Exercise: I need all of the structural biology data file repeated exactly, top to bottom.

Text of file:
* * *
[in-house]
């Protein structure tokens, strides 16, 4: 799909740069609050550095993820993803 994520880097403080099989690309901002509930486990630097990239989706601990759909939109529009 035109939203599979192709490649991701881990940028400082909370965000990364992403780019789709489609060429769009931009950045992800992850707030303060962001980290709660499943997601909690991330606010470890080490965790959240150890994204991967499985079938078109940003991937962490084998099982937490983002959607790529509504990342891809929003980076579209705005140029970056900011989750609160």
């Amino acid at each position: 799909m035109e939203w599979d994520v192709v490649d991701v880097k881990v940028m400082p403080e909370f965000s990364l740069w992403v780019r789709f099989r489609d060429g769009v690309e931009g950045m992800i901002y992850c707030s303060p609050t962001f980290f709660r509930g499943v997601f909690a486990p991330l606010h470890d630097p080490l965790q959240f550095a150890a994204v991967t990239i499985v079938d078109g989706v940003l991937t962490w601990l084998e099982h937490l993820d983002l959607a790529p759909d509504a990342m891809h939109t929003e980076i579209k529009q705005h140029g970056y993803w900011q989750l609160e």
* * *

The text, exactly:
[in-house]
């Protein structure tokens, strides 16, 4: 799909740069609050550095993820993803 994520880097403080099989690309901002509930486990630097990239989706601990759909939109529009 035109939203599979192709490649991701881990940028400082909370965000990364992403780019789709489609060429769009931009950045992800992850707030303060962001980290709660499943997601909690991330606010470890080490965790959240150890994204991967499985079938078109940003991937962490084998099982937490983002959607790529509504990342891809929003980076579209705005140029970056900011989750609160």
């Amino acid at each position: 799909m035109e939203w599979d994520v192709v490649d991701v880097k881990v940028m400082p403080e909370f965000s990364l740069w992403v780019r789709f099989r489609d060429g769009v690309e931009g950045m992800i901002y992850c707030s303060p609050t962001f980290f709660r509930g499943v997601f909690a486990p991330l606010h470890d630097p080490l965790q959240f550095a150890a994204v991967t990239i499985v079938d078109g989706v940003l991937t962490w601990l084998e099982h937490l993820d983002l959607a790529p759909d509504a990342m891809h939109t929003e980076i579209k529009q705005h140029g970056y993803w900011q989750l609160e």